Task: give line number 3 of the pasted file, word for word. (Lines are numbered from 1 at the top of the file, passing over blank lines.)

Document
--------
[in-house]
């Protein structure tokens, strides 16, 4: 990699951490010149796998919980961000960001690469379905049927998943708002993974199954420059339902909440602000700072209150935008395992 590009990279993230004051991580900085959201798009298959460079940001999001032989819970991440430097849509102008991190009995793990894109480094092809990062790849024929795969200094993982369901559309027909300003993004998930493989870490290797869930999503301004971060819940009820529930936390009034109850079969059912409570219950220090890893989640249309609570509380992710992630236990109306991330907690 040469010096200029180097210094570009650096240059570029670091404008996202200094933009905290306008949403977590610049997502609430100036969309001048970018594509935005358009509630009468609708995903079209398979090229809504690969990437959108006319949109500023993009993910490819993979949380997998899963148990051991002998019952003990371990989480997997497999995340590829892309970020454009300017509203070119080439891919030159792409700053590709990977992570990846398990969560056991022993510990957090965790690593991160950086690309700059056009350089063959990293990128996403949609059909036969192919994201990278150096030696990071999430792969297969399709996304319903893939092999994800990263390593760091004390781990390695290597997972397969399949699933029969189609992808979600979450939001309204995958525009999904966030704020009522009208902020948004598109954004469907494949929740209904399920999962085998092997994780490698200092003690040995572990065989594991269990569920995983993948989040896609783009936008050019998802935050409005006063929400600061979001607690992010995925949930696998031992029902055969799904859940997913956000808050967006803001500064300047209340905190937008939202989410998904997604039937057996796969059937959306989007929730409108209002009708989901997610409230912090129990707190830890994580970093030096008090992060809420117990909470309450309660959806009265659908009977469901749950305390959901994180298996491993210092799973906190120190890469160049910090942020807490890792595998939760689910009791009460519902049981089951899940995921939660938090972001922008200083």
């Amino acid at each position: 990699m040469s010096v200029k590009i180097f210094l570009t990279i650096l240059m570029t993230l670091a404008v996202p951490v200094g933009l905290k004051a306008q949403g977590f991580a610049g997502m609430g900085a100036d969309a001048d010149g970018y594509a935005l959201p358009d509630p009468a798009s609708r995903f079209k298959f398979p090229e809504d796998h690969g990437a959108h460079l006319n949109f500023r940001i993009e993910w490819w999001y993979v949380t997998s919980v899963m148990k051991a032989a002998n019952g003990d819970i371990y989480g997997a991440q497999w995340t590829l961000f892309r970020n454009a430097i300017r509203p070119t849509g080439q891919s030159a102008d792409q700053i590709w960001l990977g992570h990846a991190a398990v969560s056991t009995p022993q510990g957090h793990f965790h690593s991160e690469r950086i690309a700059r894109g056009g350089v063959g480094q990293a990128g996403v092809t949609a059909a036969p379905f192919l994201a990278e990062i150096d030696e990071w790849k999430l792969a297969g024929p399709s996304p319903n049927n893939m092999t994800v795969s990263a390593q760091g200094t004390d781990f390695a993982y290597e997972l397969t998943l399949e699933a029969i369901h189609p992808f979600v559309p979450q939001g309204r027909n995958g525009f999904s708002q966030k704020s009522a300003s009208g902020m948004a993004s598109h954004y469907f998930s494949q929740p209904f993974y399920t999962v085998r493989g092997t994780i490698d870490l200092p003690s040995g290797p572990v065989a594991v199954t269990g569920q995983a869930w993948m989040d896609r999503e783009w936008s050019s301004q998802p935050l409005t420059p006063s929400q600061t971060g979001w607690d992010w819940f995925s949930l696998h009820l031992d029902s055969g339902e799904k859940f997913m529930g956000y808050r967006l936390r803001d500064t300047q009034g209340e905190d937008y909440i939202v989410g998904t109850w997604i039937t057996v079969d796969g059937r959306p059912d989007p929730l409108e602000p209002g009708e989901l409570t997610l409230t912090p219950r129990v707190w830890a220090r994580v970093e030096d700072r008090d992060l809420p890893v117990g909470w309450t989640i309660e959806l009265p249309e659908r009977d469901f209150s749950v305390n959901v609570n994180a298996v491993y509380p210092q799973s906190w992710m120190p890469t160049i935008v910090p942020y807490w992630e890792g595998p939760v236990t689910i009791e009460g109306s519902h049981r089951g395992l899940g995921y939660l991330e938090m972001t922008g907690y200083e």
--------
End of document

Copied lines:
């Amino acid at each position: 990699m040469s010096v200029k590009i180097f210094l570009t990279i650096l240059m570029t993230l670091a404008v996202p951490v200094g933009l905290k004051a306008q949403g977590f991580a610049g997502m609430g900085a100036d969309a001048d010149g970018y594509a935005l959201p358009d509630p009468a798009s609708r995903f079209k298959f398979p090229e809504d796998h690969g990437a959108h460079l006319n949109f500023r940001i993009e993910w490819w999001y993979v949380t997998s919980v899963m148990k051991a032989a002998n019952g003990d819970i371990y989480g997997a991440q497999w995340t590829l961000f892309r970020n454009a430097i300017r509203p070119t849509g080439q891919s030159a102008d792409q700053i590709w960001l990977g992570h990846a991190a398990v969560s056991t009995p022993q510990g957090h793990f965790h690593s991160e690469r950086i690309a700059r894109g056009g350089v063959g480094q990293a990128g996403v092809t949609a059909a036969p379905f192919l994201a990278e990062i150096d030696e990071w790849k999430l792969a297969g024929p399709s996304p319903n049927n893939m092999t994800v795969s990263a390593q760091g200094t004390d781990f390695a993982y290597e997972l397969t998943l399949e699933a029969i369901h189609p992808f979600v559309p979450q939001g309204r027909n995958g525009f999904s708002q966030k704020s009522a300003s009208g902020m948004a993004s598109h954004y469907f998930s494949q929740p209904f993974y399920t999962v085998r493989g092997t994780i490698d870490l200092p003690s040995g290797p572990v065989a594991v199954t269990g569920q995983a869930w993948m989040d896609r999503e783009w936008s050019s301004q998802p935050l409005t420059p006063s929400q600061t971060g979001w607690d992010w819940f995925s949930l696998h009820l031992d029902s055969g339902e799904k859940f997913m529930g956000y808050r967006l936390r803001d500064t300047q009034g209340e905190d937008y909440i939202v989410g998904t109850w997604i039937t057996v079969d796969g059937r959306p059912d989007p929730l409108e602000p209002g009708e989901l409570t997610l409230t912090p219950r129990v707190w830890a220090r994580v970093e030096d700072r008090d992060l809420p890893v117990g909470w309450t989640i309660e959806l009265p249309e659908r009977d469901f209150s749950v305390n959901v609570n994180a298996v491993y509380p210092q799973s906190w992710m120190p890469t160049i935008v910090p942020y807490w992630e890792g595998p939760v236990t689910i009791e009460g109306s519902h049981r089951g395992l899940g995921y939660l991330e938090m972001t922008g907690y200083e």